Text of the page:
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Fatigued Aucklanders who have endured nearly three months of lockdown can finally see a glimmer of light after Prime Minister Ardern signalled the city’s own “freedom day” is November 29.
Yesterday she unofficially announced the date as the day the super city will move away from the current alert level system and into the era of living with Covid-19.
It comes as Aucklanders will tomorrow shift to step two of level 3, allowing retail and some public spaces including libraries to reopen, and outdoor gatherings to increase to 25 people.
In both decisions Ardern cited all three Auckland district health boards (DHBs) cracking 90 per cent first vaccination doses for their eligible populations, and potentially hitting the double dose target in the next three weeks – a counterbalance to still-rising case and hospitalisation numbers.
However, experts warn the move will have inequitable outcomes with the city remaining on a knife edge, and case numbers could further escalate if they don’t peak before the new traffic light system.
The announcements came after 190 Covid-19 cases were reported in the community over the previous 24 hours – a daily total second only to the 206 reported on Saturday.
Of those, 182 were in Auckland, seven in Waikato and one in Northland.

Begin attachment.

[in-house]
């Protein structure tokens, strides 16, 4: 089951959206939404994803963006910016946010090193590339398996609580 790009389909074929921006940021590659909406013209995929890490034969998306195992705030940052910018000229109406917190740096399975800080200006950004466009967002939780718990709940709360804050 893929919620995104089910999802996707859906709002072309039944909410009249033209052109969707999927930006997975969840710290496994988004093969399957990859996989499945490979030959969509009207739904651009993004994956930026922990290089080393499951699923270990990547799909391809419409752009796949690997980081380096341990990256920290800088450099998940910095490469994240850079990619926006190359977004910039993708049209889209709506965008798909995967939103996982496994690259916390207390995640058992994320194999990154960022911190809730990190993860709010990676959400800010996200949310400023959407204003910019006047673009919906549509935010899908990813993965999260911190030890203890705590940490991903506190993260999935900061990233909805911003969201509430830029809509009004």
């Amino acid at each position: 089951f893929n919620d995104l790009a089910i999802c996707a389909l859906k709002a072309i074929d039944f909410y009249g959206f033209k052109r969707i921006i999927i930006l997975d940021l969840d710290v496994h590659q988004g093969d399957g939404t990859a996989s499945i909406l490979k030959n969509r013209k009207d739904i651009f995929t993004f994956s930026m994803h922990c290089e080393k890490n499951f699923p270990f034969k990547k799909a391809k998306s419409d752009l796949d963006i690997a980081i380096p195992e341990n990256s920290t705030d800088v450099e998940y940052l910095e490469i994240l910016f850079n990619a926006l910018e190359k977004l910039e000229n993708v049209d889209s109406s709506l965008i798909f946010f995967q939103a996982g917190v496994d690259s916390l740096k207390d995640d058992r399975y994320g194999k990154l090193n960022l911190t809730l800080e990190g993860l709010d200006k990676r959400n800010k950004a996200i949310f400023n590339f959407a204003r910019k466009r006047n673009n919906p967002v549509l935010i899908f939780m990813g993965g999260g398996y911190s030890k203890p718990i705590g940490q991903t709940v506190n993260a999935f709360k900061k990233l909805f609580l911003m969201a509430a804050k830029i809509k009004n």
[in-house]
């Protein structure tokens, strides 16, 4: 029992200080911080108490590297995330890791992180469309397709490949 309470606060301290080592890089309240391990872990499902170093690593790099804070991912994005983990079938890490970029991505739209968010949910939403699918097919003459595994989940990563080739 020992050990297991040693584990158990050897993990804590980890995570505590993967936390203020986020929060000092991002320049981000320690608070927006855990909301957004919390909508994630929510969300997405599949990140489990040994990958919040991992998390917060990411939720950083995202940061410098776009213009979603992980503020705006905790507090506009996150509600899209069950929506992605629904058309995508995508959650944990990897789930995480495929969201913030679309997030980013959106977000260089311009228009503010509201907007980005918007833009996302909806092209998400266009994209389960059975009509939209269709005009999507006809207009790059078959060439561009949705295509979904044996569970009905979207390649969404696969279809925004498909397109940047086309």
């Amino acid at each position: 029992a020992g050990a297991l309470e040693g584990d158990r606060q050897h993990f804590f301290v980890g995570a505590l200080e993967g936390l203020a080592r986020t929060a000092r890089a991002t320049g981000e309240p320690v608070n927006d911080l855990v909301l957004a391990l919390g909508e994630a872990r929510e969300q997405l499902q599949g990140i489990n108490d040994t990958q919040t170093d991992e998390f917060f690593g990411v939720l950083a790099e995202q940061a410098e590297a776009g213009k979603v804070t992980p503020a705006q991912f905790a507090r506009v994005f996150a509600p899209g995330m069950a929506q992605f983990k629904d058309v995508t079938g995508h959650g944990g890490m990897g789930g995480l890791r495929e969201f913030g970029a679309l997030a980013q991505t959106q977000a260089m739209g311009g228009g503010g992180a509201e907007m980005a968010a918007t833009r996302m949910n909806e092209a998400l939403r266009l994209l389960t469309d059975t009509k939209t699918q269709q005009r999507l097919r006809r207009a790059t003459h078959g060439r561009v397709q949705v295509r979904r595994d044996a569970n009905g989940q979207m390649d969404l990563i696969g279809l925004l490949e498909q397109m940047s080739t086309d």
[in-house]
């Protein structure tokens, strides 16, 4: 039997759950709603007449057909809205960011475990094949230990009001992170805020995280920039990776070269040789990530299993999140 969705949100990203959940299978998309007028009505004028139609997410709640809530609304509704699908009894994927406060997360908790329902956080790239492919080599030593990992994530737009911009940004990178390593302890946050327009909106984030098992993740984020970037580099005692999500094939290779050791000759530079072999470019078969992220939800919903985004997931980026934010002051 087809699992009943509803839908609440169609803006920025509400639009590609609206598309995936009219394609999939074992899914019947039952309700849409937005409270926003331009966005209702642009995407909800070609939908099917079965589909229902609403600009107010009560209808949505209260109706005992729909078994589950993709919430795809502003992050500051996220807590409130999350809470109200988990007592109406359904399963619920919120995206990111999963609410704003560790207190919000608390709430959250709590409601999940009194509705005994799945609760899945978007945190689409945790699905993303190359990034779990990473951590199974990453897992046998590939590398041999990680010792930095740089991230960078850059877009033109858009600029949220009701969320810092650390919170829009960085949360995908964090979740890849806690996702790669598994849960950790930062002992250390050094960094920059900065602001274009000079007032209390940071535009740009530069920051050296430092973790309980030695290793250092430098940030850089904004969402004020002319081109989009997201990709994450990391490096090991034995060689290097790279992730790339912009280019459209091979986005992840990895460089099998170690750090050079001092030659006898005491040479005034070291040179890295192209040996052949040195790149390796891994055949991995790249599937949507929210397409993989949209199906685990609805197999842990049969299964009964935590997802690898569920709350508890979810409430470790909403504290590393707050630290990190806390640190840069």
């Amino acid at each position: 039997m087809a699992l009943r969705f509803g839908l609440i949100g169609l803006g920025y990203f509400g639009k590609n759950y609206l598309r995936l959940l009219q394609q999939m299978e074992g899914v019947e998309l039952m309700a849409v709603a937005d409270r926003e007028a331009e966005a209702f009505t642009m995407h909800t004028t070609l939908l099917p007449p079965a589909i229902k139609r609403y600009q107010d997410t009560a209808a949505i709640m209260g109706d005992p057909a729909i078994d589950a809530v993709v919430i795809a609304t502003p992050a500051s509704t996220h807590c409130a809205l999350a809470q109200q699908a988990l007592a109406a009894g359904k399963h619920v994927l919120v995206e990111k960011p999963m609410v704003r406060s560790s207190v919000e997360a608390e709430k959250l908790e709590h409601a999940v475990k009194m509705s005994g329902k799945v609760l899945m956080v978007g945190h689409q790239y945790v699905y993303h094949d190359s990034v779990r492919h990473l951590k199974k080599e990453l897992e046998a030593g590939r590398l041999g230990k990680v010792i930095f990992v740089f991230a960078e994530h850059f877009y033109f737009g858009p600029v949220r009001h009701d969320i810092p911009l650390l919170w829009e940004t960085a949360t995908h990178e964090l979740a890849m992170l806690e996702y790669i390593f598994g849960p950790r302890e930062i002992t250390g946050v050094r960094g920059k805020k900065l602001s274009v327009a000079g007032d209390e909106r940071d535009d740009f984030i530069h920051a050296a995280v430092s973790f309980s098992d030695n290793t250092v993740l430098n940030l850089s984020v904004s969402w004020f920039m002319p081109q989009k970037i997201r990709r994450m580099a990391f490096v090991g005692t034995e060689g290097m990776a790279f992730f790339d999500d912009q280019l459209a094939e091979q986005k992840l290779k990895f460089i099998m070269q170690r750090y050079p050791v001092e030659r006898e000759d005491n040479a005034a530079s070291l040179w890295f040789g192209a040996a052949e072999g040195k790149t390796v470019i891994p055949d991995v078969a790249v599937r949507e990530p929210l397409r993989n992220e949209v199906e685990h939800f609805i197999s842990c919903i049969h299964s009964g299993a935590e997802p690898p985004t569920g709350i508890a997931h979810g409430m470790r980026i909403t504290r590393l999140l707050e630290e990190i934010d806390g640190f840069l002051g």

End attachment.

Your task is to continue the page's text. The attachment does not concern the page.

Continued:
Health Minister Andrew Little told TVNZ’s Breakfast that officials did consider the rising community cases before making yesterday’s decision for Auckland to move to alert level 3 step 2.
But that ultimately, they were comfortable with the decision.
“Every effort” was being made to boost vaccination rates in Northland, he said, where the number of people vaccinated is still behind compared to other parts of the country.
Little said going forward, Covid-19 would continue to spread – but its impact on people’s health would be heavily impacted by whether or not they were vaccinated against the virus.
He acknowledged that officials would be keeping a closer eye now on people turning up with Covid to hospital and the number of people being hospitalised after contracting the virus.
Speaking about vulnerable communities – Māori and Pasifika – he said vaccination rates among Pacific Island communities were now strong, but more work was needed to boost Māori vaccination rates.
On cafes and other eateries not being able to open tomorrow – alongside retail stores – Little said the fact people needed to remove their masks while inside a cafe, for example, meant there was a risk of transmission still.
“To enjoy the benefits of a cafe, you have to take your mask off. That’s where the risk of aerosol transmission is the highest, so that’s why we’re being very cautious with those environments you can’t put a mask on.”
He said places like cafes tended to be very confined spaces – another reason to keep them closed still, at this point.
Little said they expected vaccination rates to look “pretty darn good” by the end of this month.
On double-vaccinated Kiwis overseas trying to get back to New Zealand, Little stressed that there is still a risk that they could bring the virus with them.
“We’re not at the point where we think it’s safe to abandon MIQ altogether.”
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Epidemiologist Professor Michael Baker stold TVNZ he was “much more concerned” about any moves to open schools before Christmas.